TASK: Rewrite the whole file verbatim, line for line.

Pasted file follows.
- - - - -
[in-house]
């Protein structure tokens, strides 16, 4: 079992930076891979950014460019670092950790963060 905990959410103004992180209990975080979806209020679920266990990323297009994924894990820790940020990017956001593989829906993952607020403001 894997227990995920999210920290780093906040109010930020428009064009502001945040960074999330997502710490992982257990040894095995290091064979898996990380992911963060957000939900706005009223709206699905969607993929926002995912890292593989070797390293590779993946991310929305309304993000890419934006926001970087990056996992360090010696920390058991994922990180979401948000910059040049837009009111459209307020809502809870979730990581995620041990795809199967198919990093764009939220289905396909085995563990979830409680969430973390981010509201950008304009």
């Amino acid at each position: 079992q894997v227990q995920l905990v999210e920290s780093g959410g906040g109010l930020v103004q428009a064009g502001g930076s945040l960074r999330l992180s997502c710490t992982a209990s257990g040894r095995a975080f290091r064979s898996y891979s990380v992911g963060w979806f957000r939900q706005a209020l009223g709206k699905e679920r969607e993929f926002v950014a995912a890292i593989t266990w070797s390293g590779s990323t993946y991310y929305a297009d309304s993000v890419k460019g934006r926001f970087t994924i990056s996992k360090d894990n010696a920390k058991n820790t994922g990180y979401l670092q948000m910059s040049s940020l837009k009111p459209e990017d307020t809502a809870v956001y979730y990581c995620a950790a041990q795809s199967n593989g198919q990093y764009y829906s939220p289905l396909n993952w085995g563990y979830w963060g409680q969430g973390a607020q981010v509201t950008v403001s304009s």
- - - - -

[in-house]
């Protein structure tokens, strides 16, 4: 079992930076891979950014460019670092950790963060 905990959410103004992180209990975080979806209020679920266990990323297009994924894990820790940020990017956001593989829906993952607020403001 894997227990995920999210920290780093906040109010930020428009064009502001945040960074999330997502710490992982257990040894095995290091064979898996990380992911963060957000939900706005009223709206699905969607993929926002995912890292593989070797390293590779993946991310929305309304993000890419934006926001970087990056996992360090010696920390058991994922990180979401948000910059040049837009009111459209307020809502809870979730990581995620041990795809199967198919990093764009939220289905396909085995563990979830409680969430973390981010509201950008304009």
């Amino acid at each position: 079992q894997v227990q995920l905990v999210e920290s780093g959410g906040g109010l930020v103004q428009a064009g502001g930076s945040l960074r999330l992180s997502c710490t992982a209990s257990g040894r095995a975080f290091r064979s898996y891979s990380v992911g963060w979806f957000r939900q706005a209020l009223g709206k699905e679920r969607e993929f926002v950014a995912a890292i593989t266990w070797s390293g590779s990323t993946y991310y929305a297009d309304s993000v890419k460019g934006r926001f970087t994924i990056s996992k360090d894990n010696a920390k058991n820790t994922g990180y979401l670092q948000m910059s040049s940020l837009k009111p459209e990017d307020t809502a809870v956001y979730y990581c995620a950790a041990q795809s199967n593989g198919q990093y764009y829906s939220p289905l396909n993952w085995g563990y979830w963060g409680q969430g973390a607020q981010v509201t950008v403001s304009s």